My personal contacts with the Fund have been both pleasant and rewarding. I have thoroughly enjoyed the warmth and the closeness of these individuals and groups who have always answered the Fund's clarion call to adopt families at the Christmas Seasons: Mr. and Mrs. Paul Buck, Mr. and Mrs. David Detscher, Elan Publishing Company personnel, Mr. and Mrs. David Kuether, the Hart family, Mr. and Mrs. David Reid, Mr. and Mrs. John Hanaway, the Inter-Lakes High School National Honor Society members and their advisors, and the Inter-Lakes High School Student Council members and their advisors. For several years I received complete support from the Inter-Lakes Junior High School students and their teachers. Their rather arduous task was to donate and/or to purchase appealing and cost-effective stocking stuffers. Under the initial guidance of Mrs. Trudy Powers and Mrs. Nancy Watt, and later from the combined efforts of Mrs. Missy Manville and Mrs. Wendy Taylor, the annual 'assignment' was always completed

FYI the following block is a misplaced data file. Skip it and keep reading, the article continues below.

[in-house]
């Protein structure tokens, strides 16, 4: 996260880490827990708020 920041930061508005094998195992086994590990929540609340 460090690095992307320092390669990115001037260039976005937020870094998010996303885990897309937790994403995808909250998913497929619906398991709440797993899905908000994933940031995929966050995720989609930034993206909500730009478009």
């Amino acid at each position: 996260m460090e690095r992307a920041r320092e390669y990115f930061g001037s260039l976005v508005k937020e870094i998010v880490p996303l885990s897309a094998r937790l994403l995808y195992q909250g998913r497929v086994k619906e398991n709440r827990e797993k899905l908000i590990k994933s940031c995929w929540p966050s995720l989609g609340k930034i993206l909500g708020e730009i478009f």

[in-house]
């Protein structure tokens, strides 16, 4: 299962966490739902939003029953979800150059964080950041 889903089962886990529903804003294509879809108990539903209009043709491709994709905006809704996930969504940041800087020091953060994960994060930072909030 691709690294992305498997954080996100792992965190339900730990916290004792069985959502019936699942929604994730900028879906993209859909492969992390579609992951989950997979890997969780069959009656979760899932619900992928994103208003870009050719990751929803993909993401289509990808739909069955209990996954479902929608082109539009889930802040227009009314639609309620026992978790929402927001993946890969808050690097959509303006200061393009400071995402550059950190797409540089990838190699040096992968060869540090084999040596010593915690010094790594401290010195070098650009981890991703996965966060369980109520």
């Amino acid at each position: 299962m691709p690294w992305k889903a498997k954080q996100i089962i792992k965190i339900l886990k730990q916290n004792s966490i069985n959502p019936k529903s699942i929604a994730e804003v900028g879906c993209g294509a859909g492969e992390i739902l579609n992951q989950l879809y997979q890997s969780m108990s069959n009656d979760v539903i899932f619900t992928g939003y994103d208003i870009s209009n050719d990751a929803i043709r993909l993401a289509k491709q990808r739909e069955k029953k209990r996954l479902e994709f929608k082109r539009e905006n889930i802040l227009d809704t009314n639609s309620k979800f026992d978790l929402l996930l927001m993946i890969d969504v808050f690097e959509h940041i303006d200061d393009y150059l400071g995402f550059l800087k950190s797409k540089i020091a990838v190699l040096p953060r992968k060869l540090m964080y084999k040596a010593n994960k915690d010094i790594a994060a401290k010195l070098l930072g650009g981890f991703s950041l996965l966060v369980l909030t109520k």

with an impressive competitive excitement. With fondness and with sincere gratitude, I acknowledge the willing hands and the compassionate hearts of all these many individuals and groups. Their sense of purpose and commitment, as well as their good-natured joy of remembering others, remain outstandingly memorable. I have seen the generous outpouring of support from our many, many businesses, civic organizations, individuals, church members, school children, teachers and parents, Scouts, police departments and special Lakes Region groups. They, too, have invested their ALL in the